|Nikon Coolpix P1 - Focussing
The button for activating the Coolpix P1 is rather inconvenient. The best way however is to use your fingernail. After a short time-span the lens will extend and the camera will be ready to shoot. Activating is very fast, within a second. Under normal light circumstances the Nikon Coolpix P1 is able to focus fast and correctly. When the camera is used in difficult light circumstances, the AF assist light will be activated which also allows for correct focus. This light will however give away that you're on the scene, capturing the situation, so if you want to make a photo secretly, this function is not suitable. Without the assistance of the AF assist light the focus encounters some difficulties to focus properly in dim light conditions. The Nikon Coolpix P1 is able to select a focus point itself, but personally I prefer setting the camera so that you yourself select the focus point. When testing the Nikon P1 I often found that the P1 took a different focus point than the one I had in mind. So before capturing you don't know which point will be selected by the Nikon, that's why I prefer to select it myself.
Nikon P1 Wireless - LCD display
It's extremely pleasant to work with the large monitor positioned on the back of the camera. In bright sunlight it is a bit harder to see the picture but in most cases it will do just fine. You can select to see more or less information on the monitor. The icons are projected over the picture but are never in the way thanks to the huge sized monitor. Although an optical viewfinder is lacking it is not missed, also because of the excellent quality of the monitor. The use of an optical viewfinder on a compact camera is already generally rather limited.
Nikon P1 camera - Play back the images
To play back the images a separate button is available on the back of the Coolpix P1. The great advantage of having a separate button is the fact that pushing the release button will enable you to directly capture the next photo. In practice this works a lot easier than having to use a dial button. Sometimes when reviewing the captured images, something special happens in front of your eyes that you just have to capture.
|The separate button enables capturing it, you don't loose time and it's a lot more pleasant to work with. When viewing the captured images a lot of information is given, amongst it a histogram. This latter one enables checking the exposure in a simple and quick way. But I doubt if the user of the Coolpix P1 will use it often.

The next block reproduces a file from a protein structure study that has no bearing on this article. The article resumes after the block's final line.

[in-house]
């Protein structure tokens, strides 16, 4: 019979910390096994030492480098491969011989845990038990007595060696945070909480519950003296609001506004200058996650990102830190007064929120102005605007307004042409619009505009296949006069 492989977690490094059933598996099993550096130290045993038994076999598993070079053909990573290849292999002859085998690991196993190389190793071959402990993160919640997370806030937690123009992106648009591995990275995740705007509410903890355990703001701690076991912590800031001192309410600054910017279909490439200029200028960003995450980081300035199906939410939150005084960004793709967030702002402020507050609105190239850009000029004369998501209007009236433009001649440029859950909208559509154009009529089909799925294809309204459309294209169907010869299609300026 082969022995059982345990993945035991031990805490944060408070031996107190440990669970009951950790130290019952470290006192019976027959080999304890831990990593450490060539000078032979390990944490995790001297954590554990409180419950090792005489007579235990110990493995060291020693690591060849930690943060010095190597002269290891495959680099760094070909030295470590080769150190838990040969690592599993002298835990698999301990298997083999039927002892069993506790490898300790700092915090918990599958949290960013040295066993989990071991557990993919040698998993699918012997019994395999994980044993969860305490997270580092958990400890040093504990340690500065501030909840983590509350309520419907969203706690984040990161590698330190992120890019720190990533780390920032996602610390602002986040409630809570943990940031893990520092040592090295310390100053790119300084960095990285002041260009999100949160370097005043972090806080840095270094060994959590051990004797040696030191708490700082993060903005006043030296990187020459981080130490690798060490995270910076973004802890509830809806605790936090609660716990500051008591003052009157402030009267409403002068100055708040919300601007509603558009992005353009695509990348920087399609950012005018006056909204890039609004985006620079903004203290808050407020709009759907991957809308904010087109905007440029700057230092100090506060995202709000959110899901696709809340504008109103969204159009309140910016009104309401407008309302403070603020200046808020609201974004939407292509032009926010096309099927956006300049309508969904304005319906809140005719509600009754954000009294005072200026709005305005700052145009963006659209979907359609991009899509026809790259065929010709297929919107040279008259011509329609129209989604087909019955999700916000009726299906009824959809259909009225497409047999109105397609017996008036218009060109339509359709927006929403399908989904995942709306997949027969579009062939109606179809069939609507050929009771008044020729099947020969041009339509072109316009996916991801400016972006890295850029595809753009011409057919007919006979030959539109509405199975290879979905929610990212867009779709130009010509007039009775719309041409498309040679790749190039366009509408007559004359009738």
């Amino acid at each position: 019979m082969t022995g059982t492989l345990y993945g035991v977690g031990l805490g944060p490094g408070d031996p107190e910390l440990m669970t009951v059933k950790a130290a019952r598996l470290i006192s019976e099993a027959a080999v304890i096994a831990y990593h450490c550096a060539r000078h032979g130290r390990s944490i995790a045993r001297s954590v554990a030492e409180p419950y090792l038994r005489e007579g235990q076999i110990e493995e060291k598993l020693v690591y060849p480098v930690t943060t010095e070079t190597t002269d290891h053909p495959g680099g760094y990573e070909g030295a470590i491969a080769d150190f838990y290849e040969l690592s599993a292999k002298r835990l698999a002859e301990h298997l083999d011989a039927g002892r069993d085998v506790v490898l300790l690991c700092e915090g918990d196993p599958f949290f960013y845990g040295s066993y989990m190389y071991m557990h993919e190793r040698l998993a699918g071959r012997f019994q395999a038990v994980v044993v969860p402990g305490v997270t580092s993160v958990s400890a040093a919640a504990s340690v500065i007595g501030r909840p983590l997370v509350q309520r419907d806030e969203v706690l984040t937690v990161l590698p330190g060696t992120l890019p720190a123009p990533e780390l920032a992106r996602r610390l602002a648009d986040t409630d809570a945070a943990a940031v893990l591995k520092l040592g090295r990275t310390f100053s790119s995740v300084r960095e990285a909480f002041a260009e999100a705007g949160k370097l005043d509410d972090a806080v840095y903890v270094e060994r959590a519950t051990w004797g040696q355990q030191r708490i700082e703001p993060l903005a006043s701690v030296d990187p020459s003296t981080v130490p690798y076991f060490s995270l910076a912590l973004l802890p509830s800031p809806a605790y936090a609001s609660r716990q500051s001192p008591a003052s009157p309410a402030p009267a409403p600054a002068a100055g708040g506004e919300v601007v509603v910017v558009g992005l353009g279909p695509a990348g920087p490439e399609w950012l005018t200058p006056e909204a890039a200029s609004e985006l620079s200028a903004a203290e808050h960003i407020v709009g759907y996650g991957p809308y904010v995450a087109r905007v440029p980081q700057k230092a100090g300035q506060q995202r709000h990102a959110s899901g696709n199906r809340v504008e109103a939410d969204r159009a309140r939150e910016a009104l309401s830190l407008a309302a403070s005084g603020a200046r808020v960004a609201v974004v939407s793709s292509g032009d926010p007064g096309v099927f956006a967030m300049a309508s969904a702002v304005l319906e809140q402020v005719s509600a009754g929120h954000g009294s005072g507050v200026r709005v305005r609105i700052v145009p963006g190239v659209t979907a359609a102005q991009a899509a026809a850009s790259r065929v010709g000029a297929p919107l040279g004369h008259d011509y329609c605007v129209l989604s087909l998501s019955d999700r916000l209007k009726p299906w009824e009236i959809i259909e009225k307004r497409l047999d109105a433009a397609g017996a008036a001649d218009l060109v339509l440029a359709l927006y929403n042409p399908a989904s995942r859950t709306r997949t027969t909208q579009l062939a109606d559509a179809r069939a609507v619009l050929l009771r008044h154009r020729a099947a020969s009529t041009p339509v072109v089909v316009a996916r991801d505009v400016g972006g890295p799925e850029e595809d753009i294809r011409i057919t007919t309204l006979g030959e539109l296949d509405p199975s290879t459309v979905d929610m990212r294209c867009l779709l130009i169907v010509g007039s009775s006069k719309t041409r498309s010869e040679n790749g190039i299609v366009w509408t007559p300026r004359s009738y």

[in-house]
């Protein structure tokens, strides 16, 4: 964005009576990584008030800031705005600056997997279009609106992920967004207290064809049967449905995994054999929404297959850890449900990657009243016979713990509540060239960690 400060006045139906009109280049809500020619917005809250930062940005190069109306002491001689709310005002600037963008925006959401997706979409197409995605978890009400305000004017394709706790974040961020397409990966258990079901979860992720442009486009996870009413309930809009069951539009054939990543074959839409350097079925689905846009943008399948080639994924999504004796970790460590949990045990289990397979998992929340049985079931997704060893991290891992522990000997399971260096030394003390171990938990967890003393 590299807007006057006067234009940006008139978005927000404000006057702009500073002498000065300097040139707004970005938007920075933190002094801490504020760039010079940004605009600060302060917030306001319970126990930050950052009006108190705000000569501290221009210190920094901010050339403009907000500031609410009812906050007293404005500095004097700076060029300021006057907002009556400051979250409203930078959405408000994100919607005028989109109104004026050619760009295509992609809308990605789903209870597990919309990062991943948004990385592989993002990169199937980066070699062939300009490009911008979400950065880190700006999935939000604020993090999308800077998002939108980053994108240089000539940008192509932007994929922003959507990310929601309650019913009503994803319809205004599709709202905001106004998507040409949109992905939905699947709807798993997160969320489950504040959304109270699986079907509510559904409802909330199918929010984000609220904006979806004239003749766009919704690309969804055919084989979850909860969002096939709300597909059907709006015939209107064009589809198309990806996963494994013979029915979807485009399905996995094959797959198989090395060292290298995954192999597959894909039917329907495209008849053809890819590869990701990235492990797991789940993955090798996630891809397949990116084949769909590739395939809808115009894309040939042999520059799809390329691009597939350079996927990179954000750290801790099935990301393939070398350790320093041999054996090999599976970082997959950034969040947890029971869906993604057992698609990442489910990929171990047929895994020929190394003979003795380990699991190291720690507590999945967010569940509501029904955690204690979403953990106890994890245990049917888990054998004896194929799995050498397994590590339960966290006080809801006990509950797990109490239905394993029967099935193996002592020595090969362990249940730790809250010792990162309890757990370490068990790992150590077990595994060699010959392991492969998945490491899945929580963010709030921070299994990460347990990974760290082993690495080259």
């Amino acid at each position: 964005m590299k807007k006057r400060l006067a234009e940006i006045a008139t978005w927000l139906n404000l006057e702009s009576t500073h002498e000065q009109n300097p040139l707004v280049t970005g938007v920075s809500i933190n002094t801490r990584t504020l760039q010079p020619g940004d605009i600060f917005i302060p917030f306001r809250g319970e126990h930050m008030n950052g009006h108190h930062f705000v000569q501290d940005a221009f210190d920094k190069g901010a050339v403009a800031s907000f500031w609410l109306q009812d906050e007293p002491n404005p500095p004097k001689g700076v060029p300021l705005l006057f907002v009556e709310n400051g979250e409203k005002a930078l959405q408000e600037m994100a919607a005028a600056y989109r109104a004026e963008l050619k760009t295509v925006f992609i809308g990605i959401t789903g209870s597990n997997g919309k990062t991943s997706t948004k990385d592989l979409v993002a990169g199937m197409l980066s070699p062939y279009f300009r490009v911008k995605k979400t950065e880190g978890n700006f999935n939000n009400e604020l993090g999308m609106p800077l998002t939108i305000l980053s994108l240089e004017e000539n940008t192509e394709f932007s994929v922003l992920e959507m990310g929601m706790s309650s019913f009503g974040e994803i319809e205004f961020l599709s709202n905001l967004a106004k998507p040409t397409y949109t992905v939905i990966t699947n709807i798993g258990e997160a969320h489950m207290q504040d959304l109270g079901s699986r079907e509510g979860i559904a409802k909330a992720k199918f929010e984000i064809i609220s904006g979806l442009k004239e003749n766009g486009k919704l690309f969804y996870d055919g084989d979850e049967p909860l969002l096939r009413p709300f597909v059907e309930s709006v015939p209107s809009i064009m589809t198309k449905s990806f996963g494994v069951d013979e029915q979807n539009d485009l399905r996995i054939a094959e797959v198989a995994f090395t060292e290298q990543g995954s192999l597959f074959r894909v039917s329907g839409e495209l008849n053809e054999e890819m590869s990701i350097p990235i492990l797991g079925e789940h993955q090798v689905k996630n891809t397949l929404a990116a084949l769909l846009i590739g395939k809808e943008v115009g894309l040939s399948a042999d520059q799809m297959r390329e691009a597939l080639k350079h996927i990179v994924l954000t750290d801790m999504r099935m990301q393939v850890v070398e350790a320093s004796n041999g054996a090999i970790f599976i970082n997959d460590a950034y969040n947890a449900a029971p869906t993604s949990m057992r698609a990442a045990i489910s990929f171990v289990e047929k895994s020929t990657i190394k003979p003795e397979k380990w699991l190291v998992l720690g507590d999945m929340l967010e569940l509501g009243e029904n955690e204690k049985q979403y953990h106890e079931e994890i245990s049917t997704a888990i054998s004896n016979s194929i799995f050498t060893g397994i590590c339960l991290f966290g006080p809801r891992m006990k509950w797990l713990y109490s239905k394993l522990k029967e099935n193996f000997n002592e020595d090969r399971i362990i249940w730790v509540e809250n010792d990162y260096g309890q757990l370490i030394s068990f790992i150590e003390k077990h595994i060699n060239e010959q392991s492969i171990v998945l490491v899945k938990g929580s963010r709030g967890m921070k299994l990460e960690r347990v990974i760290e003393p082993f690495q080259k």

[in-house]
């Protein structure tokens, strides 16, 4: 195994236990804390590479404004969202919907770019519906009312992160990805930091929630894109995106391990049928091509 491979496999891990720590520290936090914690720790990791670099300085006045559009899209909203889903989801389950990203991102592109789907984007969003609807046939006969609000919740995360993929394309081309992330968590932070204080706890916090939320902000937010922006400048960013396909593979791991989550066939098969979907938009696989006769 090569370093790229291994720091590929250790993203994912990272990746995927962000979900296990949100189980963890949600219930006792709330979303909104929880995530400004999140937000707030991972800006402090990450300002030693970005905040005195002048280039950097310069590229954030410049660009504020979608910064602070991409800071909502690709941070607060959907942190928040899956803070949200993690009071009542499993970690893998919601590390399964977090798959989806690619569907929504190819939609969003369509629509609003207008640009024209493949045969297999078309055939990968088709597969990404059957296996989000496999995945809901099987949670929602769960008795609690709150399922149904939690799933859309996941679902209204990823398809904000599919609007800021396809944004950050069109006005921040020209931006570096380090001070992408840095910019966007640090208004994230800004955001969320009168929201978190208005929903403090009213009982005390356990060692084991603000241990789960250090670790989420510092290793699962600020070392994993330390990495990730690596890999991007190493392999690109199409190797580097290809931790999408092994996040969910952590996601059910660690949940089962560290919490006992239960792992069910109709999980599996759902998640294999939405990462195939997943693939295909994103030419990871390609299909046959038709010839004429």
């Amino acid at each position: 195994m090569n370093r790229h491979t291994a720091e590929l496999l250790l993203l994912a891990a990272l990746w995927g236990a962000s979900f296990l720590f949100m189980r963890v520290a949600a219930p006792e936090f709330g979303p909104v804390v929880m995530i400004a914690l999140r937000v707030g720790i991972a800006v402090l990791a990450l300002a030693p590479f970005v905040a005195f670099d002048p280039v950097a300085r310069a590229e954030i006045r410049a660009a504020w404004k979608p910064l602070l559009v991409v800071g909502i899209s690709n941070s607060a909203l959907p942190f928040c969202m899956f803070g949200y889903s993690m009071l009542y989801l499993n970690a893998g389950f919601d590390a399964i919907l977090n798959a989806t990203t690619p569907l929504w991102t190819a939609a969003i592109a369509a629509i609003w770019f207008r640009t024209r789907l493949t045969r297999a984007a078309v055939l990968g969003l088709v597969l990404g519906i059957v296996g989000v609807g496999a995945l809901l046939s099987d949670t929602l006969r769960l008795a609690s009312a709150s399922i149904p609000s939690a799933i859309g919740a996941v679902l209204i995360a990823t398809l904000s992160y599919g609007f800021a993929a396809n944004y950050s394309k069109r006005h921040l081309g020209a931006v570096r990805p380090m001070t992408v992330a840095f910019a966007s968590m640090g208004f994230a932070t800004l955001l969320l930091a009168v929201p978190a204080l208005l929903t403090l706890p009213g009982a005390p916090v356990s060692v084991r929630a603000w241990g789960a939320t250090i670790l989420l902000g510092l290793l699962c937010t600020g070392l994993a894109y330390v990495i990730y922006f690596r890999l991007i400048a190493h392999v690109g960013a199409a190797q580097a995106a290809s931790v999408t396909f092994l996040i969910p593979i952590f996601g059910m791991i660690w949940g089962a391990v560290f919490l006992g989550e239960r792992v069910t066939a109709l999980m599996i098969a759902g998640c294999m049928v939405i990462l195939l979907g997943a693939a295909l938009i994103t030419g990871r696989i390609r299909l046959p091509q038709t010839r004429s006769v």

Nikon Coolpix P1 digital camera - Menu
The menu button lets you choose from an extensive selection, but the main functions are also accessible via the top side of the Nikon Coolpix P1. A disadvantage of this system is that you are constantly turning the button away from the exposure function, having to put it right back afterwards. It's rather time-consuming; it's even easier to do it via the menu. Programming a button yourself is out of the question, which is however no big deal for a camera in this class; it simply doesn't apply to this type of camera.
Nikon P1 - Wireless transmission of photos
In order to enable wireless transmission of the photos, the Nikon P1 has to be set to blue mode. Before it's possible to send them, you have to create a so-called profile. This can be done by connecting a cable between the Nikon Coolpix P1's USB port and the computer. Creating such a profile is a piece of cake. Make sure to have all data at hand, and when you've followed the instructions, you're ready. This means that it is not possible to just log in to any hotspot; you have to make a physical connection with the network before you can log in. When Picture Project is used, the captured picture can be viewed clearly and enlarged on the computer screen. Unfortunately the camera lets you only shoot in full auto mode and you're unable to see live on the computer what you are shooting. Maybe an idea for the next generation Nikon? Still, working with Wi-Fi is a great experience. Photographing your children in the garden at a birthday party, shows the pictures immediately on the computer screen in the living room. Or they appear freshly from a printer.